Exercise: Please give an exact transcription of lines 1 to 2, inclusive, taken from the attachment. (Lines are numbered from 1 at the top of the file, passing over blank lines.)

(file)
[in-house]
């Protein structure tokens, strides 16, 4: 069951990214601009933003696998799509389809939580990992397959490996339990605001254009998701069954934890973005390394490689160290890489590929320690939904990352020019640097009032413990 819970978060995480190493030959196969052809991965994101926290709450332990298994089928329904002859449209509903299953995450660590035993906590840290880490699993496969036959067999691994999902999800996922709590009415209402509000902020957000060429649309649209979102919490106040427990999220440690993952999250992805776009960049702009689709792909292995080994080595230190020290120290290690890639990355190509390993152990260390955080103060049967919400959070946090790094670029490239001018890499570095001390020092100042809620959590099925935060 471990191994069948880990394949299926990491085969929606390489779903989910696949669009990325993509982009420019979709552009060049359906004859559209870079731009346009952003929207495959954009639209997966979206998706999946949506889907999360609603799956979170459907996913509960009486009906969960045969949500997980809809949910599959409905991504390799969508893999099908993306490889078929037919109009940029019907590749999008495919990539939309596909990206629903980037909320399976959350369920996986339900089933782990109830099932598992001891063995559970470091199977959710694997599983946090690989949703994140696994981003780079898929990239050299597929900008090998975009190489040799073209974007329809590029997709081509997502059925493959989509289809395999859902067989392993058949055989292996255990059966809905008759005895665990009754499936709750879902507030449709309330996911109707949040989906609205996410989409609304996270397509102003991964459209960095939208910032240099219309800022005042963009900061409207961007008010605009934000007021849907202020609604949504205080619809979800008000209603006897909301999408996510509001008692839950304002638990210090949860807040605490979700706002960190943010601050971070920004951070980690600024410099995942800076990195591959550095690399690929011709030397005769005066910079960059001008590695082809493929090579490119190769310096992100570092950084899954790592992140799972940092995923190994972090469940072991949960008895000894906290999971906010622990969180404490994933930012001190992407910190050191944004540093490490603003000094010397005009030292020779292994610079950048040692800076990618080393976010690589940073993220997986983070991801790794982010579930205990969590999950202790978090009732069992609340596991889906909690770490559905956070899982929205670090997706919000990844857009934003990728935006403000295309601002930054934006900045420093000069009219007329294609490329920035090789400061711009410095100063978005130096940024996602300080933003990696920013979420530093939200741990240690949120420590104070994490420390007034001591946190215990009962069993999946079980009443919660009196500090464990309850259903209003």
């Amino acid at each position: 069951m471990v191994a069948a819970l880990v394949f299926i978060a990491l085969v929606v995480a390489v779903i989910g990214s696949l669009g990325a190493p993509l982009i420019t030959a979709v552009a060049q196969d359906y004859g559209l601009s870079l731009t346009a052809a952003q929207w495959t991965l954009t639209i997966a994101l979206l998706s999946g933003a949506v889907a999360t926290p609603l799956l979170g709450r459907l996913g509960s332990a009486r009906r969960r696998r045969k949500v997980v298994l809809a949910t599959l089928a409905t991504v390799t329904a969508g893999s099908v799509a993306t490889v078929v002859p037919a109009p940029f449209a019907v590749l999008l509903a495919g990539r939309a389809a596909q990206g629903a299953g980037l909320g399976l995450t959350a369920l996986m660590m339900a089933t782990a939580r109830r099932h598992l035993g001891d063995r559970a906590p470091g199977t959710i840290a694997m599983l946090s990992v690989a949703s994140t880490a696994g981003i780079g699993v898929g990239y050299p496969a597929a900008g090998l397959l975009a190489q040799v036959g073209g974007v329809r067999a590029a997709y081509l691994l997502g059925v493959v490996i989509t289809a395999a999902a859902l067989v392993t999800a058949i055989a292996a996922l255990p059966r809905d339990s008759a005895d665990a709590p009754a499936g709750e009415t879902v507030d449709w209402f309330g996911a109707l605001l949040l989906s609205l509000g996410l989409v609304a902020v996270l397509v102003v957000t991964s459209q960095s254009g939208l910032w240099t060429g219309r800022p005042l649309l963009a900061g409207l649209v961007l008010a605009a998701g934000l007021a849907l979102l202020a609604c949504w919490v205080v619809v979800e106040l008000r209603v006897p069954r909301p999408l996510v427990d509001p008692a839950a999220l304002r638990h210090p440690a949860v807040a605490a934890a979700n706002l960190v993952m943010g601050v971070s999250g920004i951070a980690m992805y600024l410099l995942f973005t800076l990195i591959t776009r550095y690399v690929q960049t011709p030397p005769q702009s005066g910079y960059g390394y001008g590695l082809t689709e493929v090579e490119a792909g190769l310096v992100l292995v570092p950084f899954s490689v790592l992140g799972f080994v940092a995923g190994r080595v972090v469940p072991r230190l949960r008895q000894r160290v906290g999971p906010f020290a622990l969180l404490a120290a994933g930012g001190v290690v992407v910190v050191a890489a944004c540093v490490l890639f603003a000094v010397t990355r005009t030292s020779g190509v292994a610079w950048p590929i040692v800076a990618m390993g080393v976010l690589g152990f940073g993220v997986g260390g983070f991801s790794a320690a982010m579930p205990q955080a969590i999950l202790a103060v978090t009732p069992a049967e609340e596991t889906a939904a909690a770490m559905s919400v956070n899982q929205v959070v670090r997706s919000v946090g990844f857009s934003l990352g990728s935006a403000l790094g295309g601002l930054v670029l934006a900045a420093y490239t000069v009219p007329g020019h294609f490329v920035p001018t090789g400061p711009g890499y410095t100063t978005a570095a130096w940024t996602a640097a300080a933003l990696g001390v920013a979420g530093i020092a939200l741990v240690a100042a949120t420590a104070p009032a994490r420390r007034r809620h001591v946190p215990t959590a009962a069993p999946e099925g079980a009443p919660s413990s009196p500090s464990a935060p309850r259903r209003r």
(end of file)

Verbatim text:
[in-house]
């Protein structure tokens, strides 16, 4: 069951990214601009933003696998799509389809939580990992397959490996339990605001254009998701069954934890973005390394490689160290890489590929320690939904990352020019640097009032413990 819970978060995480190493030959196969052809991965994101926290709450332990298994089928329904002859449209509903299953995450660590035993906590840290880490699993496969036959067999691994999902999800996922709590009415209402509000902020957000060429649309649209979102919490106040427990999220440690993952999250992805776009960049702009689709792909292995080994080595230190020290120290290690890639990355190509390993152990260390955080103060049967919400959070946090790094670029490239001018890499570095001390020092100042809620959590099925935060 471990191994069948880990394949299926990491085969929606390489779903989910696949669009990325993509982009420019979709552009060049359906004859559209870079731009346009952003929207495959954009639209997966979206998706999946949506889907999360609603799956979170459907996913509960009486009906969960045969949500997980809809949910599959409905991504390799969508893999099908993306490889078929037919109009940029019907590749999008495919990539939309596909990206629903980037909320399976959350369920996986339900089933782990109830099932598992001891063995559970470091199977959710694997599983946090690989949703994140696994981003780079898929990239050299597929900008090998975009190489040799073209974007329809590029997709081509997502059925493959989509289809395999859902067989392993058949055989292996255990059966809905008759005895665990009754499936709750879902507030449709309330996911109707949040989906609205996410989409609304996270397509102003991964459209960095939208910032240099219309800022005042963009900061409207961007008010605009934000007021849907202020609604949504205080619809979800008000209603006897909301999408996510509001008692839950304002638990210090949860807040605490979700706002960190943010601050971070920004951070980690600024410099995942800076990195591959550095690399690929011709030397005769005066910079960059001008590695082809493929090579490119190769310096992100570092950084899954790592992140799972940092995923190994972090469940072991949960008895000894906290999971906010622990969180404490994933930012001190992407910190050191944004540093490490603003000094010397005009030292020779292994610079950048040692800076990618080393976010690589940073993220997986983070991801790794982010579930205990969590999950202790978090009732069992609340596991889906909690770490559905956070899982929205670090997706919000990844857009934003990728935006403000295309601002930054934006900045420093000069009219007329294609490329920035090789400061711009410095100063978005130096940024996602300080933003990696920013979420530093939200741990240690949120420590104070994490420390007034001591946190215990009962069993999946079980009443919660009196500090464990309850259903209003």